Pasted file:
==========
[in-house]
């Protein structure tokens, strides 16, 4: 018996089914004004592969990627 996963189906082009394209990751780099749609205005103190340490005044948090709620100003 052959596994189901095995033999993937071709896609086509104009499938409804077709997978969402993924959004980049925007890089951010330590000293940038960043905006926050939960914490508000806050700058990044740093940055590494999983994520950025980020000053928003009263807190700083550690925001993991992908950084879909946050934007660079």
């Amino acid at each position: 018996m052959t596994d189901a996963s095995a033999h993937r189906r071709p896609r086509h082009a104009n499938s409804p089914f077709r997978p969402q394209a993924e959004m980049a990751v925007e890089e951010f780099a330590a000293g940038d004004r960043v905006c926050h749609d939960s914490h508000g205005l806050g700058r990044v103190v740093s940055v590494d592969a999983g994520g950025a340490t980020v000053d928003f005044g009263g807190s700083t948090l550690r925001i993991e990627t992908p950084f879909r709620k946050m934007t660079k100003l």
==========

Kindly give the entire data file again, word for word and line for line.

[in-house]
């Protein structure tokens, strides 16, 4: 018996089914004004592969990627 996963189906082009394209990751780099749609205005103190340490005044948090709620100003 052959596994189901095995033999993937071709896609086509104009499938409804077709997978969402993924959004980049925007890089951010330590000293940038960043905006926050939960914490508000806050700058990044740093940055590494999983994520950025980020000053928003009263807190700083550690925001993991992908950084879909946050934007660079």
């Amino acid at each position: 018996m052959t596994d189901a996963s095995a033999h993937r189906r071709p896609r086509h082009a104009n499938s409804p089914f077709r997978p969402q394209a993924e959004m980049a990751v925007e890089e951010f780099a330590a000293g940038d004004r960043v905006c926050h749609d939960s914490h508000g205005l806050g700058r990044v103190v740093s940055v590494d592969a999983g994520g950025a340490t980020v000053d928003f005044g009263g807190s700083t948090l550690r925001i993991e990627t992908p950084f879909r709620k946050m934007t660079k100003l």